First, there was a nasty smell coming from the bilges and in the heads a couple of days after we really began staying on the boat on the weekends. After lots of searching, we discovered that the sea toilet pipes were the source of the smell. We accepted this at just a bit of bad luck as the boat was 25 years old and the pipes looked original. We purchased the pipes from our marina chandlery and got straight to the job. The biggest worry for us was whether the seacocks were any good. The last thing we wanted to do was to remove the toilet pipes and find that the seacocks had failed which would let in a tonne of water, a possibly sink the boat. One brave move revealed that the seacocks were, in fact, watertight. Phew. Now to feed the …

A New Face + Maiden Voyage

Bandit arrived at her new home on the River Great Ouse on the 13th January this year. At this point in time, our Fairline Mirage, Bliss was still up for sale. We decided to not move Bliss over to the marina's dedicated viewing pontoon for boats for sale until we had Bandit back. This way, we were still able to spend the weekends aboard the Mirage while she was up for sale.

The weekend following the day that Bandit arrived home, we spent a good two days moving over everything from Bliss and finding homes for everything aboard Bandit. Although getting our new Sealine back to the marina was extremely exciting, there was an incredibly sad side to this whole event. Moving everything that we've had on Bliss for five years over to Bandit sparked so many memories that we've had with Bliss and it was very hard to convince ourselves that she would no longer be ours in a couple of weeks. We had to think positive and the following Saturday, we said out goodbyes to Bliss moved her over…

Transportation of Our Sealine 290 Ambassador

After purchasing our 1991 Sealine 290 Ambassador, Bandit, we were left with the problem of getting her from Chichester Marina, back to our home marina in Cambridgeshire.

After lots of researching, we decided to get her transported by road on a low-loader lorry with a huge hydraulic crane. We did ponder the idea of driving the boat by water from Chichester Harbour to The Wash at Kings Lyn, down through Denver and eventually to Cambridge but for us and our very little knowledge of sea boating, it wasn't really an option. The boat was completely kit out for us to do so, however. Garmin GPS chart plotters, DSC VHF communication and not to mention the beefy 410hp petrol engines. She was in every way able to do so but we decided to take the 'easy route' instead of the adventurous, but potentially dangerous, route.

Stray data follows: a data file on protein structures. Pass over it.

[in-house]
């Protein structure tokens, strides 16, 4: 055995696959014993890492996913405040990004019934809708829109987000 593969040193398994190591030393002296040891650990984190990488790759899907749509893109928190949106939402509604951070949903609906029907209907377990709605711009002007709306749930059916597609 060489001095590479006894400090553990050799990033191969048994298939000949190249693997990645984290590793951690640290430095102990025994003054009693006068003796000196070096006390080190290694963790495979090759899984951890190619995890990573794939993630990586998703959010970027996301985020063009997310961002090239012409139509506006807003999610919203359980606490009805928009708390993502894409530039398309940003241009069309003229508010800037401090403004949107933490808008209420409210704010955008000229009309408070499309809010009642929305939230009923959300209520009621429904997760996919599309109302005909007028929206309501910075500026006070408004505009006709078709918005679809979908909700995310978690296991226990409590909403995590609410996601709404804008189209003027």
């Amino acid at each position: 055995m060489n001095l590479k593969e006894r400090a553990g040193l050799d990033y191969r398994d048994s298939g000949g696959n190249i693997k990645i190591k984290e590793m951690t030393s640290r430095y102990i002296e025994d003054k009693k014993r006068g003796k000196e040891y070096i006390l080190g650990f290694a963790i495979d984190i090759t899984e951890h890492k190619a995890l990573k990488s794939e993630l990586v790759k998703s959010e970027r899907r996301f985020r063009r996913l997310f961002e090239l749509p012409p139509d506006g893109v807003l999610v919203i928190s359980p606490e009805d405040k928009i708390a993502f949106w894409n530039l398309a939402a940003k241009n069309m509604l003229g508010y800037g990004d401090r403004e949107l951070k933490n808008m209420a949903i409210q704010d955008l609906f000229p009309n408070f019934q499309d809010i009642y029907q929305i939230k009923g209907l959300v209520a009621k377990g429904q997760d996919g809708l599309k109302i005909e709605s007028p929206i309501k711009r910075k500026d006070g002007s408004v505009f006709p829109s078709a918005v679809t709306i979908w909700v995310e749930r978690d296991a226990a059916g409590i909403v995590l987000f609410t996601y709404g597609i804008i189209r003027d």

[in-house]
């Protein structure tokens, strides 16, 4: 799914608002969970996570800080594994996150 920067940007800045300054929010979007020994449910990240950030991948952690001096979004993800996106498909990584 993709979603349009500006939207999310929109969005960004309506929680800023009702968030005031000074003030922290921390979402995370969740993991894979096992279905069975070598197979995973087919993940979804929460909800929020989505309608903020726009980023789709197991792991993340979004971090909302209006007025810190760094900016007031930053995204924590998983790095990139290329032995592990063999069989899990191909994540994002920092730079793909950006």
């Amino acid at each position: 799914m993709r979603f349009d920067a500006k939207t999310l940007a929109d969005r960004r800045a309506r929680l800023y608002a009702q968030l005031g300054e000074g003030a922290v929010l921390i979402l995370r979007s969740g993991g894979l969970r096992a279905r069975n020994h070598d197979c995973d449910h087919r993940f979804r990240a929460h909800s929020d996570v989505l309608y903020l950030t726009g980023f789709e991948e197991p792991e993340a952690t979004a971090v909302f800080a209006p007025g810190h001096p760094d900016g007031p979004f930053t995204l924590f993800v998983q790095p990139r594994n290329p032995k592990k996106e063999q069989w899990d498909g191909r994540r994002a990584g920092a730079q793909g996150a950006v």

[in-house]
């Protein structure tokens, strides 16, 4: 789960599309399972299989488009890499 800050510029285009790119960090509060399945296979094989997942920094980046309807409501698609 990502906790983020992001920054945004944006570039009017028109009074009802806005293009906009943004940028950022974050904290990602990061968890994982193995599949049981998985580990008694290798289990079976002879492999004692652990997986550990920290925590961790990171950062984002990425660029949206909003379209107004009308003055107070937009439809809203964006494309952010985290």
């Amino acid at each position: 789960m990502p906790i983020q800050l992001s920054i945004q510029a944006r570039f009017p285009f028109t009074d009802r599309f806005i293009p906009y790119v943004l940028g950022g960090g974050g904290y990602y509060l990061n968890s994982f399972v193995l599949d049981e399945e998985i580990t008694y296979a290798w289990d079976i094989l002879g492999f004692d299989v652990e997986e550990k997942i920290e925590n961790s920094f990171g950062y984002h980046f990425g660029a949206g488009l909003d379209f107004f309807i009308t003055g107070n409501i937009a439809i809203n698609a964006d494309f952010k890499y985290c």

The day before the transporter was due to take our new Sealine back to Cambridge, we decided to drive back to Chichester and spend the night aboard. This way, we knew …

Throwback to 12th December 2015 - How It All Began

After coming to terms with deciding to sell our beloved 1979 Fairline Mirage 29, we went on a hunt for a Sealine 290 Ambassador...

It all began when a diesel 290 Sealine came up for sale at the marina we moor a couple of years ago. Being curious about this lovely new boat that appeared on the marina's sales boat pontoon, we decided to go and take a look. It was a stunning, tidy example of the 290 Ambassador and made us question selling our petrol Mirage for a good 12 months.

Our 1979 Fairline Mirage, Bliss, had undertaken a huge restoration in early 2009 and was definitely a one-of-a-kind boat of its type. We loved every minute we spent aboard Bliss but after realising that we wanted something with a bit more social space, and preferably diesel engines, we decided in late 2015 to go ahead and commit ourselves to sell Bliss and find a 290 Ambassador.

After listing Bliss for sale, we turned to Google and found a selection of diesel Sealine 290's that we liked the look of. With S…